Author(s): Yandev Doowuese, V. N. Chigor, M. J. Abam, J. O. Olasan, M. N. Ishwua, J. S. Osar
The aim of this work was to investigate the level of enteric helminthes ova contamination on ready to eat selected vegetables in Ushongo Government of Benue state. The sampling locations comprised of three major markets: Ikyobo, Lobi and Lessel markets. A total of 270 samples were collected, 90 samples in each market (30 carrots, 30 garden egg and 30 cucumber). The samples were transported aseptically to the laboratory for egg analysis using centrifugation, microscopy and standard identification guide. Carrot was the most contaminated vegetable with a total of 63 contaminated samples out of 90 samples, hence percentage contamination was 70%. Cucumber and garden egg had percentage contamination of 57% and 55% respectively. From a total of 270 vegetable samples investigated, 175 were contaminated with helminthes egg, thus resulting in 64.8% vegetable contamination in Ushongo LGA. Based on market type and location, contamination was highest in Lessel market (72.2%) followed by Lobi market (63.3%) and Ikyobo market (58.8%). Vegetable contamination in the three location was statistically the same (χ2=1.76, P>0.05) as there was no significant association between market locations and the number of contaminated vegetables. In cucumber, Entamoeba histolytica was the highest contaminant (39%) followed by Entamoeba histolytica (17%), and Giadia lamblia (12%). In carrot samples, Entamoeba coli (21%) and Entamoeba histolytica (21%) were the most occurring eggs isolated. This was followed by Chilomastix mesnili (16%) and Iodamoeba buestchili (10%). Others are: Trichuris trichiura (8%), Ascaris lumbricoides (6%), Entamoeba nana (6%) and Ancyclostoma duodenale (5%). In garden egg, Giardia lamblia was the most common contaminant (33%). Also found were species of the genera Entamoeba and other species found in cucumber. A total of 14 egg types of different species were identified. Entamoeba histolytica (20%), Entamoeba coli (19%), Giardia lamblia (17%) and Chilomastix mesnili (10%) were the top four egg contaminants. Others species occurred in <10%. The high prevalence of enteric helminthes ova across the various markets was a reflection that vendors, producers and consumers are prone to parasitic attacks as a result of eating raw or uncooked vegetables in the study area. The information given in this report is crucial in the prevention of disease outbreaks associated with enteric helminthes in the study area.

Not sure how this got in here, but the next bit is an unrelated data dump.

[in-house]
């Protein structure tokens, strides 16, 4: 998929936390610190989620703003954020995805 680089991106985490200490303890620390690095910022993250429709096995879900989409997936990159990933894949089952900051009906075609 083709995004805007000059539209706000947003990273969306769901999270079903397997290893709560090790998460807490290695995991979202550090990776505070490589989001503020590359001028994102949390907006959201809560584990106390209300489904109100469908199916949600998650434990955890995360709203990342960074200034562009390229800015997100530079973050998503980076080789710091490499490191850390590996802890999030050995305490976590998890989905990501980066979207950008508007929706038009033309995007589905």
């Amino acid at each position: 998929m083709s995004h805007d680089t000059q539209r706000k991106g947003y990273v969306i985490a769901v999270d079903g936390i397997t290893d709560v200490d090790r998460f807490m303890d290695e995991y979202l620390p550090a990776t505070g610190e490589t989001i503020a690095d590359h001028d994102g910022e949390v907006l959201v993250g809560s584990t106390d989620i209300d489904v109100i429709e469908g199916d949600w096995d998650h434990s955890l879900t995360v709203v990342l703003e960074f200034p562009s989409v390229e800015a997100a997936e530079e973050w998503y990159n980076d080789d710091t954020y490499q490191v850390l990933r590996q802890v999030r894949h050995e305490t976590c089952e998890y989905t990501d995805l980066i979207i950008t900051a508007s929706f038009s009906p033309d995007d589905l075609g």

Contamination, Enteric helminthes, Ushongo LGA, Vegetables
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